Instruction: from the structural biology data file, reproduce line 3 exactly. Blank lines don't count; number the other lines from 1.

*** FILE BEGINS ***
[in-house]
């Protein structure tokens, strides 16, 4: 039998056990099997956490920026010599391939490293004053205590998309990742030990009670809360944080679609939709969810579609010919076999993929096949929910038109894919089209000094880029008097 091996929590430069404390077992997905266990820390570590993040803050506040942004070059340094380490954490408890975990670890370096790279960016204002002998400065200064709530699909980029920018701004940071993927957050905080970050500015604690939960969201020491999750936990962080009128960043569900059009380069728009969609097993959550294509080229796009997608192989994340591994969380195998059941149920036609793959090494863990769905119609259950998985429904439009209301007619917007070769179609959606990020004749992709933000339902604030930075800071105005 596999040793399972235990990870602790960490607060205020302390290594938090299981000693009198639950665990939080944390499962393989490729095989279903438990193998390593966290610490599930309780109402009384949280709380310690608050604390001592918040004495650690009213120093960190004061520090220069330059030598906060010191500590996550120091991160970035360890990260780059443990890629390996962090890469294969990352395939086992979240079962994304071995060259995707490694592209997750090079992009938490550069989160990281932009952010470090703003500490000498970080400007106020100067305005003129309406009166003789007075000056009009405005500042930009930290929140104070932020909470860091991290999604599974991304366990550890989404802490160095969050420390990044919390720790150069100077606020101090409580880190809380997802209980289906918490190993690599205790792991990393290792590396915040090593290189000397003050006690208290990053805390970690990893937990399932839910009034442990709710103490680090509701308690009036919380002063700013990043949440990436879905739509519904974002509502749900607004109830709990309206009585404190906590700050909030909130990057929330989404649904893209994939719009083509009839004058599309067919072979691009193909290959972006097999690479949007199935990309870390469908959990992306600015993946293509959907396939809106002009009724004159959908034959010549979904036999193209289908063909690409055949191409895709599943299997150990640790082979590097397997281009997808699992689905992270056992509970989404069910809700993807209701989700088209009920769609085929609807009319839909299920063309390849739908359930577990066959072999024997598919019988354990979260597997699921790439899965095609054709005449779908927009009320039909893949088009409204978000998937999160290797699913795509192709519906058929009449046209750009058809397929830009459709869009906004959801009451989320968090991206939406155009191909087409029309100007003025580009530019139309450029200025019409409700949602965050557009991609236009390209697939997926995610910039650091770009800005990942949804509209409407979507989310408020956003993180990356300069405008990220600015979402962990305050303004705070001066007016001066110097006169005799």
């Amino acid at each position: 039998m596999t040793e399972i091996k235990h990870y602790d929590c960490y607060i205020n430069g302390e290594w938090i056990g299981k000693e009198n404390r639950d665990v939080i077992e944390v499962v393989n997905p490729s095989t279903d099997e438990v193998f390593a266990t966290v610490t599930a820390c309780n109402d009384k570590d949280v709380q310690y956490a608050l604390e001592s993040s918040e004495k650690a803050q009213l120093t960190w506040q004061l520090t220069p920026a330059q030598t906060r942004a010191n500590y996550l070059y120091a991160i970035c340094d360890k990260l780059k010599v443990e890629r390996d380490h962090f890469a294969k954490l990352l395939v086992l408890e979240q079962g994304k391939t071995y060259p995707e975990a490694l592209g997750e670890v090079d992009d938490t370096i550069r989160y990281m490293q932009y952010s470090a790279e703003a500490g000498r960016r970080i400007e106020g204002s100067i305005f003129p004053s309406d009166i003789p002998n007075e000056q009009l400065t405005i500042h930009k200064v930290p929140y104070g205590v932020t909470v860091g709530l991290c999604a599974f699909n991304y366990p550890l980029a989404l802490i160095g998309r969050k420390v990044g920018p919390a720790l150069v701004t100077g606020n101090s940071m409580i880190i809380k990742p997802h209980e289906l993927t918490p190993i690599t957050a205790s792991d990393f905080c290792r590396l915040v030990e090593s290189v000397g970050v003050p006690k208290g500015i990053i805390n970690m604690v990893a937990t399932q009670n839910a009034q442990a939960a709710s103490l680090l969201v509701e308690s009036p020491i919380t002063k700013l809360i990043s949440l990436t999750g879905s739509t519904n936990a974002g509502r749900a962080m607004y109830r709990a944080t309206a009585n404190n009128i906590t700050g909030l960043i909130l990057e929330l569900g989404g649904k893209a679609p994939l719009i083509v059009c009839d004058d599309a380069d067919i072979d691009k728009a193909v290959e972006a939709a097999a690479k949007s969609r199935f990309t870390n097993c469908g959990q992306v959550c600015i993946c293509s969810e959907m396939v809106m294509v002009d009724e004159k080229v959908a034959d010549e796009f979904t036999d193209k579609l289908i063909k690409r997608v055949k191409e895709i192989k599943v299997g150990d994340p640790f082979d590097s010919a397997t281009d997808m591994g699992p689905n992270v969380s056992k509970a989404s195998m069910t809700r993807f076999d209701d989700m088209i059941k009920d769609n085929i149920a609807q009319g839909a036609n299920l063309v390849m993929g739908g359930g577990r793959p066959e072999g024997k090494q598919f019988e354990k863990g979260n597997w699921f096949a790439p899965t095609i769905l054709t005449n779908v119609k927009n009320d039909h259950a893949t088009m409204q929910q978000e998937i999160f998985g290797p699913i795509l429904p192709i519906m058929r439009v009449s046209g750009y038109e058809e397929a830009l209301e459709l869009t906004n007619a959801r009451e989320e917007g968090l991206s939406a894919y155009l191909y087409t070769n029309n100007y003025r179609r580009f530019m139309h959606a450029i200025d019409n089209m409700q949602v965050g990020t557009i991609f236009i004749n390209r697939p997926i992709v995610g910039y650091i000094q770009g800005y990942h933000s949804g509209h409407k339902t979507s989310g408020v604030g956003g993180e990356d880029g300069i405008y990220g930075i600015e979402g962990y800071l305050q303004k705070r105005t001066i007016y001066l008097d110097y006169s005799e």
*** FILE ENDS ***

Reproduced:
């Amino acid at each position: 039998m596999t040793e399972i091996k235990h990870y602790d929590c960490y607060i205020n430069g302390e290594w938090i056990g299981k000693e009198n404390r639950d665990v939080i077992e944390v499962v393989n997905p490729s095989t279903d099997e438990v193998f390593a266990t966290v610490t599930a820390c309780n109402d009384k570590d949280v709380q310690y956490a608050l604390e001592s993040s918040e004495k650690a803050q009213l120093t960190w506040q004061l520090t220069p920026a330059q030598t906060r942004a010191n500590y996550l070059y120091a991160i970035c340094d360890k990260l780059k010599v443990e890629r390996d380490h962090f890469a294969k954490l990352l395939v086992l408890e979240q079962g994304k391939t071995y060259p995707e975990a490694l592209g997750e670890v090079d992009d938490t370096i550069r989160y990281m490293q932009y952010s470090a790279e703003a500490g000498r960016r970080i400007e106020g204002s100067i305005f003129p004053s309406d009166i003789p002998n007075e000056q009009l400065t405005i500042h930009k200064v930290p929140y104070g205590v932020t909470v860091g709530l991290c999604a599974f699909n991304y366990p550890l980029a989404l802490i160095g998309r969050k420390v990044g920018p919390a720790l150069v701004t100077g606020n101090s940071m409580i880190i809380k990742p997802h209980e289906l993927t918490p190993i690599t957050a205790s792991d990393f905080c290792r590396l915040v030990e090593s290189v000397g970050v003050p006690k208290g500015i990053i805390n970690m604690v990893a937990t399932q009670n839910a009034q442990a939960a709710s103490l680090l969201v509701e308690s009036p020491i919380t002063k700013l809360i990043s949440l990436t999750g879905s739509t519904n936990a974002g509502r749900a962080m607004y109830r709990a944080t309206a009585n404190n009128i906590t700050g909030l960043i909130l990057e929330l569900g989404g649904k893209a679609p994939l719009i083509v059009c009839d004058d599309a380069d067919i072979d691009k728009a193909v290959e972006a939709a097999a690479k949007s969609r199935f990309t870390n097993c469908g959990q992306v959550c600015i993946c293509s969810e959907m396939v809106m294509v002009d009724e004159k080229v959908a034959d010549e796009f979904t036999d193209k579609l289908i063909k690409r997608v055949k191409e895709i192989k599943v299997g150990d994340p640790f082979d590097s010919a397997t281009d997808m591994g699992p689905n992270v969380s056992k509970a989404s195998m069910t809700r993807f076999d209701d989700m088209i059941k009920d769609n085929i149920a609807q009319g839909a036609n299920l063309v390849m993929g739908g359930g577990r793959p066959e072999g024997k090494q598919f019988e354990k863990g979260n597997w699921f096949a790439p899965t095609i769905l054709t005449n779908v119609k927009n009320d039909h259950a893949t088009m409204q929910q978000e998937i999160f998985g290797p699913i795509l429904p192709i519906m058929r439009v009449s046209g750009y038109e058809e397929a830009l209301e459709l869009t906004n007619a959801r009451e989320e917007g968090l991206s939406a894919y155009l191909y087409t070769n029309n100007y003025r179609r580009f530019m139309h959606a450029i200025d019409n089209m409700q949602v965050g990020t557009i991609f236009i004749n390209r697939p997926i992709v995610g910039y650091i000094q770009g800005y990942h933000s949804g509209h409407k339902t979507s989310g408020v604030g956003g993180e990356d880029g300069i405008y990220g930075i600015e979402g962990y800071l305050q303004k705070r105005t001066i007016y001066l008097d110097y006169s005799e």